A 66-year-old man presented with complaint of abdominal pain and heartburn. Five months earlier, he had been diganosed with unresectable malignant melanoma of the scalp (Supplementary Figure 1A, B) and treated with pembrolizumab and dacarbazine. A review of systems was significant for generalized weakness and poor oral intake. On physical examination, multiple lymph nodes were palpated on both neck areas. Laboratory testing revealed markedly decreased protein and albumin levels (4.1 g/dL and 1.7 g/dL, respectively). Esophagogastroduodenoscopy revealed numerous black nodular elevations throughout the esophagus, stomach (Figure 1), and duodenum (Figure 2), demonstrating that malignant melanoma had metastasized extensively to the gastrointestinal tract.
To read this article in full you will need to make a payment
Purchase one-time access:Academic & Personal: 24 hour online accessCorporate R&D Professionals: 24 hour online access
One-time access price info
- For academic or personal research use, select 'Academic and Personal'
- For corporate R&D use, select 'Corporate R&D Professionals'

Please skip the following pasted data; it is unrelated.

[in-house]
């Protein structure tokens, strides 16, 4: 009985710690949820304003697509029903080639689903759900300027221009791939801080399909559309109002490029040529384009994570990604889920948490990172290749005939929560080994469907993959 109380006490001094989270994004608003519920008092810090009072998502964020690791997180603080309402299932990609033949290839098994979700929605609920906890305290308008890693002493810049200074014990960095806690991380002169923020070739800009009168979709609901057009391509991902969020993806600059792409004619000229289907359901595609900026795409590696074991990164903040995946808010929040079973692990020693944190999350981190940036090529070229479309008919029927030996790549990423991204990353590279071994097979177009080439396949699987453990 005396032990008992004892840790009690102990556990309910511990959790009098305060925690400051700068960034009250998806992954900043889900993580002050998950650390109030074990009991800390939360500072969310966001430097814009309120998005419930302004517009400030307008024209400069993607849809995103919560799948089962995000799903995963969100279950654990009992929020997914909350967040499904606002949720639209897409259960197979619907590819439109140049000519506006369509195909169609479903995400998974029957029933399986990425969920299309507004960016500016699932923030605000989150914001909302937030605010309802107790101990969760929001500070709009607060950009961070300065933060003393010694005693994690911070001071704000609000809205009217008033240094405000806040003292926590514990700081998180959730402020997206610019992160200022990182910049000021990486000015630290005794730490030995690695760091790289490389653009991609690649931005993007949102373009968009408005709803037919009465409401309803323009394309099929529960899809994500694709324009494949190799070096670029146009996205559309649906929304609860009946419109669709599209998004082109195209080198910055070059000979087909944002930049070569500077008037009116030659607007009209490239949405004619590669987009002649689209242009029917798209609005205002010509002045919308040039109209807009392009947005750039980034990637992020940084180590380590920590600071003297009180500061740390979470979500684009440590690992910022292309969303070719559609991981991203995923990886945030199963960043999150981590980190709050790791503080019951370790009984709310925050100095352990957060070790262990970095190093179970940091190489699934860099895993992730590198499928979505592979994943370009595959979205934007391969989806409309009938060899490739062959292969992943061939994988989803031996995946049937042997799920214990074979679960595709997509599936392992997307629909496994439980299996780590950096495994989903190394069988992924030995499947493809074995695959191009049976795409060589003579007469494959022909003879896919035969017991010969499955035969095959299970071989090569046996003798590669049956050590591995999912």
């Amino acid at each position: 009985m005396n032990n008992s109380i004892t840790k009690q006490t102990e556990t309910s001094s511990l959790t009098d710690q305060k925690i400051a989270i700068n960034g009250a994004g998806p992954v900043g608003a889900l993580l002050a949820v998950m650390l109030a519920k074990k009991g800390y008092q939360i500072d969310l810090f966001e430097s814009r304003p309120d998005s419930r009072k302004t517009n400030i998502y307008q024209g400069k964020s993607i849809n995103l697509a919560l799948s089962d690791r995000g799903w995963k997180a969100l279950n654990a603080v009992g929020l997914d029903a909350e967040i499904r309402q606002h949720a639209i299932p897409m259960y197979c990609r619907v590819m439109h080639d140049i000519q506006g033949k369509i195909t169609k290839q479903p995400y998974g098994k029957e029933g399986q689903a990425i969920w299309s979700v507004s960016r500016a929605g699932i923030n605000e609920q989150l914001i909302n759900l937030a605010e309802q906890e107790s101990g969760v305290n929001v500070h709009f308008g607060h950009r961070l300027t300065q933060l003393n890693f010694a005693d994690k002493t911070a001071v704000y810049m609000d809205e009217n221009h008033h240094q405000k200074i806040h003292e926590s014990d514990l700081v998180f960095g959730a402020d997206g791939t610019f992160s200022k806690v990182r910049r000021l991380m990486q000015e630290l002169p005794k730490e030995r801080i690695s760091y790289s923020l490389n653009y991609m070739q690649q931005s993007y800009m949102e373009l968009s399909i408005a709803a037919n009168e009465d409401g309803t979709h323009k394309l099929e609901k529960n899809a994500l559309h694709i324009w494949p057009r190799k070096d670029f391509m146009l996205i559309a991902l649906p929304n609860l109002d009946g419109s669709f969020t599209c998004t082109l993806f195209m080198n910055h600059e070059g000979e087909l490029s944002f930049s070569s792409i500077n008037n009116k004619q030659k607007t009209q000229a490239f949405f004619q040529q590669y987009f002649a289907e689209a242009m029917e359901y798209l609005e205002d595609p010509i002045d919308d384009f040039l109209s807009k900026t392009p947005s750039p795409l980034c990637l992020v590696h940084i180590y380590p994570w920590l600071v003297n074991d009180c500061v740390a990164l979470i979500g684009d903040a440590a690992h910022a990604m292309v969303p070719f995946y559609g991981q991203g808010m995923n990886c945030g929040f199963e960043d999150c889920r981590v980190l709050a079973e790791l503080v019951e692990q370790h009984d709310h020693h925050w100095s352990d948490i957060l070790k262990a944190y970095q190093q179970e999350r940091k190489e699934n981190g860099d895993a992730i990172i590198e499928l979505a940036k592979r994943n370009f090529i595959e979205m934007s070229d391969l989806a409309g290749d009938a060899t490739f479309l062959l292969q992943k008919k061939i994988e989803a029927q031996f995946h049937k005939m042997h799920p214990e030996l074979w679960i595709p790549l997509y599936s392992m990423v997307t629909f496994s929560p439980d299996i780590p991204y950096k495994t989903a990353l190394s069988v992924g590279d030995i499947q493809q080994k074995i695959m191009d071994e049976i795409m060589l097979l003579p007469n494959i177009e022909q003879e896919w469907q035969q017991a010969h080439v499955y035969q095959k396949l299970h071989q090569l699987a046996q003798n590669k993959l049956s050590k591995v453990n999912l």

Subscribe:Subscribe to The American Journal of the Medical Sciences
Already a print subscriber? Claim online access
Already an online subscriber? Sign in
Register: Create an account
Institutional Access: Sign in to ScienceDirect
- Metastatic malignant melanoma of the gastrointestinal tract.Clin Gastroenterol Hepatol. 2008; 6 (A24–A24.e1)
- Malignant melanoma metastatic to the gastrointestinal tract.Melanoma Res. 2002; 12: 169-173
- Metastatic melanoma: an unusual cause of gastrointestinal bleeding and intussusception-a case report.Int J Surg Case Rep. 2018; 53: 144-146
Published online: March 18, 2020
Accepted: March 11, 2020
Received: November 21, 2019
The authors have no sources of funding or conflicts of interest to disclose.
© 2020 Southern Society for Clinical Investigation. Published by Elsevier Inc. All rights reserved.